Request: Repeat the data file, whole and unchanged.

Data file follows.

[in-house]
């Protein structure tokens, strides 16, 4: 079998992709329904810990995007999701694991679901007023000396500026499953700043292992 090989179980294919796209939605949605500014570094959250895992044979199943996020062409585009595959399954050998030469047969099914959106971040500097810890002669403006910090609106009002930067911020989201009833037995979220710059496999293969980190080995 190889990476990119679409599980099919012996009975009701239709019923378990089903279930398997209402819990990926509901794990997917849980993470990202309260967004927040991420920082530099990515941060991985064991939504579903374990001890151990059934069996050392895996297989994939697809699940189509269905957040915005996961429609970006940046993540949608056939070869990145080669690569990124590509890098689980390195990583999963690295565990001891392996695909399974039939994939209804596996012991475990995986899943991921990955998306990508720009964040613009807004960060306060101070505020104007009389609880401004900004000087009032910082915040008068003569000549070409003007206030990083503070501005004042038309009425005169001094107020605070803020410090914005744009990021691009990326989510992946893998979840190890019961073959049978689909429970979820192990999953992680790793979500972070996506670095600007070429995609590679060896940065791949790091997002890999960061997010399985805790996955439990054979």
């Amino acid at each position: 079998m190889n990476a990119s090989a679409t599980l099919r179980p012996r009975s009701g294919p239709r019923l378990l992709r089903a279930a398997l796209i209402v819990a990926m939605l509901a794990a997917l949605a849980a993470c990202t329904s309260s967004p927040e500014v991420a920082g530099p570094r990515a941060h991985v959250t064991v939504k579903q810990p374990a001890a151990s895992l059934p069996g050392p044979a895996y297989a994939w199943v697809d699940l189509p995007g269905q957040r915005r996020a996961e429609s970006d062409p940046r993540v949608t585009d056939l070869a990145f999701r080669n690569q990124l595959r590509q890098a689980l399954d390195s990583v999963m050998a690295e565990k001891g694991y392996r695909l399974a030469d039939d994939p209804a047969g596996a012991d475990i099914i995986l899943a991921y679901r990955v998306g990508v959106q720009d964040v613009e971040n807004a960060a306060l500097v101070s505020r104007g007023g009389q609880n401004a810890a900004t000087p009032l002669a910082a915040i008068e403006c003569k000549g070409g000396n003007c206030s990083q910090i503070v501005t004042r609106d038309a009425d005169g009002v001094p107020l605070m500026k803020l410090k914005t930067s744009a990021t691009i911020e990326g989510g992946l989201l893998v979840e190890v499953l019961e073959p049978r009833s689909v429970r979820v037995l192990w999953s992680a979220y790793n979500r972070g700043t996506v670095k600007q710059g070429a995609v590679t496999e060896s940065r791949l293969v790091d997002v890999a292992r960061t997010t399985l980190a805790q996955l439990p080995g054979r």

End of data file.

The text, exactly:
[in-house]
């Protein structure tokens, strides 16, 4: 079998992709329904810990995007999701694991679901007023000396500026499953700043292992 090989179980294919796209939605949605500014570094959250895992044979199943996020062409585009595959399954050998030469047969099914959106971040500097810890002669403006910090609106009002930067911020989201009833037995979220710059496999293969980190080995 190889990476990119679409599980099919012996009975009701239709019923378990089903279930398997209402819990990926509901794990997917849980993470990202309260967004927040991420920082530099990515941060991985064991939504579903374990001890151990059934069996050392895996297989994939697809699940189509269905957040915005996961429609970006940046993540949608056939070869990145080669690569990124590509890098689980390195990583999963690295565990001891392996695909399974039939994939209804596996012991475990995986899943991921990955998306990508720009964040613009807004960060306060101070505020104007009389609880401004900004000087009032910082915040008068003569000549070409003007206030990083503070501005004042038309009425005169001094107020605070803020410090914005744009990021691009990326989510992946893998979840190890019961073959049978689909429970979820192990999953992680790793979500972070996506670095600007070429995609590679060896940065791949790091997002890999960061997010399985805790996955439990054979």
């Amino acid at each position: 079998m190889n990476a990119s090989a679409t599980l099919r179980p012996r009975s009701g294919p239709r019923l378990l992709r089903a279930a398997l796209i209402v819990a990926m939605l509901a794990a997917l949605a849980a993470c990202t329904s309260s967004p927040e500014v991420a920082g530099p570094r990515a941060h991985v959250t064991v939504k579903q810990p374990a001890a151990s895992l059934p069996g050392p044979a895996y297989a994939w199943v697809d699940l189509p995007g269905q957040r915005r996020a996961e429609s970006d062409p940046r993540v949608t585009d056939l070869a990145f999701r080669n690569q990124l595959r590509q890098a689980l399954d390195s990583v999963m050998a690295e565990k001891g694991y392996r695909l399974a030469d039939d994939p209804a047969g596996a012991d475990i099914i995986l899943a991921y679901r990955v998306g990508v959106q720009d964040v613009e971040n807004a960060a306060l500097v101070s505020r104007g007023g009389q609880n401004a810890a900004t000087p009032l002669a910082a915040i008068e403006c003569k000549g070409g000396n003007c206030s990083q910090i503070v501005t004042r609106d038309a009425d005169g009002v001094p107020l605070m500026k803020l410090k914005t930067s744009a990021t691009i911020e990326g989510g992946l989201l893998v979840e190890v499953l019961e073959p049978r009833s689909v429970r979820v037995l192990w999953s992680a979220y790793n979500r972070g700043t996506v670095k600007q710059g070429a995609v590679t496999e060896s940065r791949l293969v790091d997002v890999a292992r960061t997010t399985l980190a805790q996955l439990p080995g054979r």